Today, the Massachusetts Appeals Court upheld a lower court ruling in Moran v. Commonwealth, rejecting a case brought by Republican candidates who lost in the 2020 Massachusetts general election, claiming that ballots cast early and by mail somehow violated the state constitution and should not be counted.
See the full decision here.
“We hope that this decision marks the end of the partisan-led effort to overturn the 2020 election results,” said Geoff Foster, executive director of Common Cause Massachusetts. “Massachusetts voters deserve to have confidence that our election choices will be honored – even by losing candidates. We appreciate that the Appeals Court has upheld the lower court’s decision.”
The Appeals Court affirmed the decision in Moran v. Commonwealth on the grounds of mootness as the 2020 election ended long ago and the temporary no-excuse vote-by-mail law has since expired.
“This lawsuit attempted to disenfranchise more than 1.5 million Massachusetts voters who used early and mail ballots to vote in the 2020 election,” Foster said. “That’s simply inexcusable. Our ‘government by the people’ depends on people being able to cast our ballots and have them counted. The idea that cast ballots could be tossed out after-the-fact should be offensive to every voter in the Commonwealth.”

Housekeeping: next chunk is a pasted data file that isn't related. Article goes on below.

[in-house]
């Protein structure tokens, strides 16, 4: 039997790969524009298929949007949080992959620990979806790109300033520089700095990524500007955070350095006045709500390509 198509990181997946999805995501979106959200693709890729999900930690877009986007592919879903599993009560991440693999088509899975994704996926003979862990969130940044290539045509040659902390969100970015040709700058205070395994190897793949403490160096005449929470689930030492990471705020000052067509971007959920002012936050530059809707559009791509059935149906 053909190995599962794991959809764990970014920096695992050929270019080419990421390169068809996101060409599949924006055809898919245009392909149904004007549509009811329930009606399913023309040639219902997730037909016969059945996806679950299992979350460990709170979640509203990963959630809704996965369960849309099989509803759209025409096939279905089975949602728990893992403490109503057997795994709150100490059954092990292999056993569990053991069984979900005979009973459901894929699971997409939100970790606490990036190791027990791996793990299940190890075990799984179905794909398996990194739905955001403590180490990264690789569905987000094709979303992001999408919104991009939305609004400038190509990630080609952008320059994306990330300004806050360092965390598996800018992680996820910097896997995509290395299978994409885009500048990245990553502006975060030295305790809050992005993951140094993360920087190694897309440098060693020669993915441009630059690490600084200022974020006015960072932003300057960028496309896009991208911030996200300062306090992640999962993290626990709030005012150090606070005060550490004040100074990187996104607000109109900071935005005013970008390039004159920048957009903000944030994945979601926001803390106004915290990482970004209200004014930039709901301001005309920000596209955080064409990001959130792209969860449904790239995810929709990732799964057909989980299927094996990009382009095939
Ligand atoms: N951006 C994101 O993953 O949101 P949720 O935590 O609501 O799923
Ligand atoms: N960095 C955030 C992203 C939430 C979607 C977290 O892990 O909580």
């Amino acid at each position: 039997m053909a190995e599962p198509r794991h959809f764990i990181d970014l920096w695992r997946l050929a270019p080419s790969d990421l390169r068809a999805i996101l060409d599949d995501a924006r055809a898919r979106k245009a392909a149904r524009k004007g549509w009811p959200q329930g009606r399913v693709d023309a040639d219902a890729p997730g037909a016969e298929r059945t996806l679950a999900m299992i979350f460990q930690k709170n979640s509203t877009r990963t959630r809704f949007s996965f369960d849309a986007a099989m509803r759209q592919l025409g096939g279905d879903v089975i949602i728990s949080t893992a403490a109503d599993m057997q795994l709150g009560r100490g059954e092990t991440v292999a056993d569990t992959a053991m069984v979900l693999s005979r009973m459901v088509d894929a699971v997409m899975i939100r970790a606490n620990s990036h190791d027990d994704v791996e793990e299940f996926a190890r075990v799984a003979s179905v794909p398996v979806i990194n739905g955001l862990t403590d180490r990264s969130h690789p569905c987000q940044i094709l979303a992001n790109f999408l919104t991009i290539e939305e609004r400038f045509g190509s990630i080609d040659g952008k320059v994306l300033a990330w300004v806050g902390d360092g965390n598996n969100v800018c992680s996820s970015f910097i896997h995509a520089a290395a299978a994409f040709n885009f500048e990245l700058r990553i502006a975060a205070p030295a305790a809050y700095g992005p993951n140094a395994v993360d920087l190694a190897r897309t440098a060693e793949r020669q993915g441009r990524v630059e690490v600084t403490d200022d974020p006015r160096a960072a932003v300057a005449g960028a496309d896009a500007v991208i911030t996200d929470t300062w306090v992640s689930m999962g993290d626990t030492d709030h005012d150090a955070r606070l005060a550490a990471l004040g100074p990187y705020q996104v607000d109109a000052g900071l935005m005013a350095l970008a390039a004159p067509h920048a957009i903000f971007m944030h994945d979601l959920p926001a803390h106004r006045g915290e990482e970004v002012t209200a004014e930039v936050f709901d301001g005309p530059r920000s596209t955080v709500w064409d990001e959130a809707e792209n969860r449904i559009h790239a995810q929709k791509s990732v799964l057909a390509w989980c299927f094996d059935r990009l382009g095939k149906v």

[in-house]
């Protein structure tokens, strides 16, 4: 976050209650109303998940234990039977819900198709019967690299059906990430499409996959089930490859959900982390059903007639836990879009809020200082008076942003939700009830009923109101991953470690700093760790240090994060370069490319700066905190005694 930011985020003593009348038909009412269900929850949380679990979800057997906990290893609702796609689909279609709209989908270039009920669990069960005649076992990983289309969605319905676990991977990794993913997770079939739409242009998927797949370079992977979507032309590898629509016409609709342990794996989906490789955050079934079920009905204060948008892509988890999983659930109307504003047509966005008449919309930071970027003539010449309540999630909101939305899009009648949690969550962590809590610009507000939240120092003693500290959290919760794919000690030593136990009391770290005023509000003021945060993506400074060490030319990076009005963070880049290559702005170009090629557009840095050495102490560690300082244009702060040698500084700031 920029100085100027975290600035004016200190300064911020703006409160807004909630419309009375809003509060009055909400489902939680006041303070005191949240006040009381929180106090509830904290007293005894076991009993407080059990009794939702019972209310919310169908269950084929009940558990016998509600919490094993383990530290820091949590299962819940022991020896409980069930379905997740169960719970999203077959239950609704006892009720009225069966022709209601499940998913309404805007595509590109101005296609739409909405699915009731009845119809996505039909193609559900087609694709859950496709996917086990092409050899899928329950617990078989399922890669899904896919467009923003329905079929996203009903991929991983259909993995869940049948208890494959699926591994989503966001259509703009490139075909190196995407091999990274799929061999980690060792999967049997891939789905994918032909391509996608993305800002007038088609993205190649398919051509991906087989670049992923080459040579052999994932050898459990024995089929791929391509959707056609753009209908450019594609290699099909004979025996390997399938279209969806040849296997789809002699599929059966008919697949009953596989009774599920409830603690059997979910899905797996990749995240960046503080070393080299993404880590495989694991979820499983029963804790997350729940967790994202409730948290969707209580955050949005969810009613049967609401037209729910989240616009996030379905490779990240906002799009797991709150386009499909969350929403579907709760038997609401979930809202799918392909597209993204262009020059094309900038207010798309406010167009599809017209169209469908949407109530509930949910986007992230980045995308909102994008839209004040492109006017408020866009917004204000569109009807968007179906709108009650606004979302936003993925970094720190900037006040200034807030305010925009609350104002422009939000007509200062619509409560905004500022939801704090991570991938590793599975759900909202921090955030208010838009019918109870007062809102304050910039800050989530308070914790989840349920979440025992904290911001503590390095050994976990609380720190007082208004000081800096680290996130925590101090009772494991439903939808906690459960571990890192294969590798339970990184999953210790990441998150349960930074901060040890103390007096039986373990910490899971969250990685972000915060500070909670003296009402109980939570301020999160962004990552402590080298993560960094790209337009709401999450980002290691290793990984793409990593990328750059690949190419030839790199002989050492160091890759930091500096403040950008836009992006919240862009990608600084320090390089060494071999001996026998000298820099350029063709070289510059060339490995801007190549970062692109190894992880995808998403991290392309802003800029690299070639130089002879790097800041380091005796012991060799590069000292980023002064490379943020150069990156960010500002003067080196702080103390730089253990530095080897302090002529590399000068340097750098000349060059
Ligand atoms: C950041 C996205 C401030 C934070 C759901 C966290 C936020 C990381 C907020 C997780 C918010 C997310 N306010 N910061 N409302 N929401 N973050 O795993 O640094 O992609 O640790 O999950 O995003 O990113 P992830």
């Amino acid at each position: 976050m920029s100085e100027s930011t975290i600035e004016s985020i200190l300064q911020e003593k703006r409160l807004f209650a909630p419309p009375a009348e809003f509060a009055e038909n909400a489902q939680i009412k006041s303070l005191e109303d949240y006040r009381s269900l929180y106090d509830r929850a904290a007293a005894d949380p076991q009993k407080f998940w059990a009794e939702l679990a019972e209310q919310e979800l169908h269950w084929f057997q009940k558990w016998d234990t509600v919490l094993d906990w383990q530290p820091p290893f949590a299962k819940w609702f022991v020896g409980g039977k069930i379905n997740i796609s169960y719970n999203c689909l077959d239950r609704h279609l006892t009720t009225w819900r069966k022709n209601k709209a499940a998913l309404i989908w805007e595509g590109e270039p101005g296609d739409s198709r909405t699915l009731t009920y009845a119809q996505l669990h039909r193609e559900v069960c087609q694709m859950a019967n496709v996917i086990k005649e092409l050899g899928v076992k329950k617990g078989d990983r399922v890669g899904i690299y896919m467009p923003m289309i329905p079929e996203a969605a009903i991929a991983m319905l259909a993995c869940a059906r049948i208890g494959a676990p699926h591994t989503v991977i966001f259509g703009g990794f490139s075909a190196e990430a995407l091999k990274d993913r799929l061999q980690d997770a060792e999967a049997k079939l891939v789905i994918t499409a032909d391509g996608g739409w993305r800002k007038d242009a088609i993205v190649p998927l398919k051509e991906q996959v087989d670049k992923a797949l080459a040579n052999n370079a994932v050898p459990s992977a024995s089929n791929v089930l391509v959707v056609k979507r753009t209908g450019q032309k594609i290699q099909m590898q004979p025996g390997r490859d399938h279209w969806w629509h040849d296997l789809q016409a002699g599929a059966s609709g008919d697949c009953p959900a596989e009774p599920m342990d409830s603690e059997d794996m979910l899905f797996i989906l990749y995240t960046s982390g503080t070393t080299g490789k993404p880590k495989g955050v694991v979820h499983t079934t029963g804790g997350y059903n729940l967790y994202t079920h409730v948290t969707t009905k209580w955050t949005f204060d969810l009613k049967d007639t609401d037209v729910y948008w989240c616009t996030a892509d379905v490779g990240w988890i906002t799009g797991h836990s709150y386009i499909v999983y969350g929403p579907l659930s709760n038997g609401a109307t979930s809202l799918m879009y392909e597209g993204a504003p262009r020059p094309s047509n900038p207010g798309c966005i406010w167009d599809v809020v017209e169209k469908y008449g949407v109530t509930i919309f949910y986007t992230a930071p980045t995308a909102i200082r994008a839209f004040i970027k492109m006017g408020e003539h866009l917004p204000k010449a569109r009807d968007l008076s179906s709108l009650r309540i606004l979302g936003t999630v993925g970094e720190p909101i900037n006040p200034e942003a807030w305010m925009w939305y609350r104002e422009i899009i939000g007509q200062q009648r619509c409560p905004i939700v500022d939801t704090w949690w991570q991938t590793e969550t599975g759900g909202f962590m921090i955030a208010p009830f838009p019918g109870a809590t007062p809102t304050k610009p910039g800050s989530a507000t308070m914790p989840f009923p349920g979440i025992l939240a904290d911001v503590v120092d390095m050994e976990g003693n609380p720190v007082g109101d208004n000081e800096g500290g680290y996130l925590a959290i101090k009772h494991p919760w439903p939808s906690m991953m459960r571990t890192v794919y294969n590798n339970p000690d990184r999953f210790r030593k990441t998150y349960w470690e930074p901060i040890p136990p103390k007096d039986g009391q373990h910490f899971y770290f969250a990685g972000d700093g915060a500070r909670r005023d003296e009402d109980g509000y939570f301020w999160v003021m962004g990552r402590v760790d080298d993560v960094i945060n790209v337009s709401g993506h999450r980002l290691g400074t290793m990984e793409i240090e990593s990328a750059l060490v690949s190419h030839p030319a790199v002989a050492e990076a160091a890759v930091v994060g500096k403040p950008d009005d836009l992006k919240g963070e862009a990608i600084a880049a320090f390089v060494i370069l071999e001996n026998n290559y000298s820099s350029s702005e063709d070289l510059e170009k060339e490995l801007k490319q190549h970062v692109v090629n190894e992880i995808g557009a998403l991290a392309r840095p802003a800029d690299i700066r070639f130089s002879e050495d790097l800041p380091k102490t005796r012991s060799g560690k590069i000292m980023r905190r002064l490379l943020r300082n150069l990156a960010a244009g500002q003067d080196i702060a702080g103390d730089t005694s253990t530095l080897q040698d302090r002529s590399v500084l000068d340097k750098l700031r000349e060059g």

The Massachusetts House and Senate have both voted to make no-excuse mail voting permanent in Massachusetts and many legal experts agree that the Massachusetts Constitution permits the legislature to do so.
Common Cause Massachusetts submitted a legal memo on the constitutionality of no-excuse mail voting to the Joint Committee on Election Laws in 2021. That memo can be found here.